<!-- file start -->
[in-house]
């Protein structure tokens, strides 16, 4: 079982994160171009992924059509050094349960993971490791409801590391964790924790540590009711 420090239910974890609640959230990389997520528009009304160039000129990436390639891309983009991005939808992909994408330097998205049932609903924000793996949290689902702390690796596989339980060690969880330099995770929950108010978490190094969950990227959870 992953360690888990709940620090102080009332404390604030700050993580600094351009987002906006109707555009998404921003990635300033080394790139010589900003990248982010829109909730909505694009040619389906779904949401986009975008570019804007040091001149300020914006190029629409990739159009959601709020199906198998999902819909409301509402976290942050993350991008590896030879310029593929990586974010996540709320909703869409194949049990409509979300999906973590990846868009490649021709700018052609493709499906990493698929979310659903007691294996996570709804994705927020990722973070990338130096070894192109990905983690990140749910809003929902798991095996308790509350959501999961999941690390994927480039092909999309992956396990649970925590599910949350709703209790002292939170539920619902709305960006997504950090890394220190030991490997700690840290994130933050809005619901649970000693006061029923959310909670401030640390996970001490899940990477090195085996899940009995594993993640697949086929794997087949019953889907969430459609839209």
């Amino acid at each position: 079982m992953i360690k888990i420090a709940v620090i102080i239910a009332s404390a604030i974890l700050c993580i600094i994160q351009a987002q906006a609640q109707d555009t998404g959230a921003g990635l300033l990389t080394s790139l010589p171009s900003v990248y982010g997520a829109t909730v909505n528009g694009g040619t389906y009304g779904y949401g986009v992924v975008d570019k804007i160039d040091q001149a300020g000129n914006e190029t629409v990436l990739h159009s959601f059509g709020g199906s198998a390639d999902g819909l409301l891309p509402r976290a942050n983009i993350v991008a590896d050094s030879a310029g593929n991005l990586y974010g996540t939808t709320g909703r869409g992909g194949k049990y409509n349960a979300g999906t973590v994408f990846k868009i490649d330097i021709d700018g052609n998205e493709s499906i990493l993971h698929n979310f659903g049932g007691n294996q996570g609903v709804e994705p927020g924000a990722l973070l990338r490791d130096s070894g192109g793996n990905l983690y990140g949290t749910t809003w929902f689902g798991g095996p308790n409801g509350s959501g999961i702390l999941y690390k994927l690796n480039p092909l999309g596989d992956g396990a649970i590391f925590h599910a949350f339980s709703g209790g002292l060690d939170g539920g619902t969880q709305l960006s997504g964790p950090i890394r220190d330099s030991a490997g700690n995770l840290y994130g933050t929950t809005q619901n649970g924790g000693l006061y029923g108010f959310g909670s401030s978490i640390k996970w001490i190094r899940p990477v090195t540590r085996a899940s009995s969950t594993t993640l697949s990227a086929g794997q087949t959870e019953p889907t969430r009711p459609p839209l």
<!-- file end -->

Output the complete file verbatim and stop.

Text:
[in-house]
């Protein structure tokens, strides 16, 4: 079982994160171009992924059509050094349960993971490791409801590391964790924790540590009711 420090239910974890609640959230990389997520528009009304160039000129990436390639891309983009991005939808992909994408330097998205049932609903924000793996949290689902702390690796596989339980060690969880330099995770929950108010978490190094969950990227959870 992953360690888990709940620090102080009332404390604030700050993580600094351009987002906006109707555009998404921003990635300033080394790139010589900003990248982010829109909730909505694009040619389906779904949401986009975008570019804007040091001149300020914006190029629409990739159009959601709020199906198998999902819909409301509402976290942050993350991008590896030879310029593929990586974010996540709320909703869409194949049990409509979300999906973590990846868009490649021709700018052609493709499906990493698929979310659903007691294996996570709804994705927020990722973070990338130096070894192109990905983690990140749910809003929902798991095996308790509350959501999961999941690390994927480039092909999309992956396990649970925590599910949350709703209790002292939170539920619902709305960006997504950090890394220190030991490997700690840290994130933050809005619901649970000693006061029923959310909670401030640390996970001490899940990477090195085996899940009995594993993640697949086929794997087949019953889907969430459609839209």
């Amino acid at each position: 079982m992953i360690k888990i420090a709940v620090i102080i239910a009332s404390a604030i974890l700050c993580i600094i994160q351009a987002q906006a609640q109707d555009t998404g959230a921003g990635l300033l990389t080394s790139l010589p171009s900003v990248y982010g997520a829109t909730v909505n528009g694009g040619t389906y009304g779904y949401g986009v992924v975008d570019k804007i160039d040091q001149a300020g000129n914006e190029t629409v990436l990739h159009s959601f059509g709020g199906s198998a390639d999902g819909l409301l891309p509402r976290a942050n983009i993350v991008a590896d050094s030879a310029g593929n991005l990586y974010g996540t939808t709320g909703r869409g992909g194949k049990y409509n349960a979300g999906t973590v994408f990846k868009i490649d330097i021709d700018g052609n998205e493709s499906i990493l993971h698929n979310f659903g049932g007691n294996q996570g609903v709804e994705p927020g924000a990722l973070l990338r490791d130096s070894g192109g793996n990905l983690y990140g949290t749910t809003w929902f689902g798991g095996p308790n409801g509350s959501g999961i702390l999941y690390k994927l690796n480039p092909l999309g596989d992956g396990a649970i590391f925590h599910a949350f339980s709703g209790g002292l060690d939170g539920g619902t969880q709305l960006s997504g964790p950090i890394r220190d330099s030991a490997g700690n995770l840290y994130g933050t929950t809005q619901n649970g924790g000693l006061y029923g108010f959310g909670s401030s978490i640390k996970w001490i190094r899940p990477v090195t540590r085996a899940s009995s969950t594993t993640l697949s990227a086929g794997q087949t959870e019953p889907t969430r009711p459609p839209l």